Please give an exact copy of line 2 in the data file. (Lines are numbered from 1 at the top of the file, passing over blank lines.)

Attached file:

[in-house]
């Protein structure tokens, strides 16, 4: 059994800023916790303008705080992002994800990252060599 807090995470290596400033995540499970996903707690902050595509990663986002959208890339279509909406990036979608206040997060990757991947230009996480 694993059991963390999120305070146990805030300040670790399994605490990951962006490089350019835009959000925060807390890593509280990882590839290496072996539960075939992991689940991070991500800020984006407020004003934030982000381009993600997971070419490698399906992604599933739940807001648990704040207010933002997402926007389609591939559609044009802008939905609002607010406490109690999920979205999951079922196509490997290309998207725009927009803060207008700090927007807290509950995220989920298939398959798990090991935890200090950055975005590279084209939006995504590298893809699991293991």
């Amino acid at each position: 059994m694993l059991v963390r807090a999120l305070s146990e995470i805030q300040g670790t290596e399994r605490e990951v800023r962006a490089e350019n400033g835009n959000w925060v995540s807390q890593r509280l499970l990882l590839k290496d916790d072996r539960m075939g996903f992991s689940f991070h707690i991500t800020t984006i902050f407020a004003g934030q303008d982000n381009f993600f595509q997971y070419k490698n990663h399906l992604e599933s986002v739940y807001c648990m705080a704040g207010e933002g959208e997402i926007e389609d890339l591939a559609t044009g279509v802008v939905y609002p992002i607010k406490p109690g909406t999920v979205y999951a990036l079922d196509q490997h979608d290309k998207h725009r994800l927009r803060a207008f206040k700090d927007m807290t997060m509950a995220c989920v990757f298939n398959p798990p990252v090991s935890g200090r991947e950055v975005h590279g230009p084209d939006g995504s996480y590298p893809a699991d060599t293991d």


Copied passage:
């Protein structure tokens, strides 16, 4: 059994800023916790303008705080992002994800990252060599 807090995470290596400033995540499970996903707690902050595509990663986002959208890339279509909406990036979608206040997060990757991947230009996480 694993059991963390999120305070146990805030300040670790399994605490990951962006490089350019835009959000925060807390890593509280990882590839290496072996539960075939992991689940991070991500800020984006407020004003934030982000381009993600997971070419490698399906992604599933739940807001648990704040207010933002997402926007389609591939559609044009802008939905609002607010406490109690999920979205999951079922196509490997290309998207725009927009803060207008700090927007807290509950995220989920298939398959798990090991935890200090950055975005590279084209939006995504590298893809699991293991």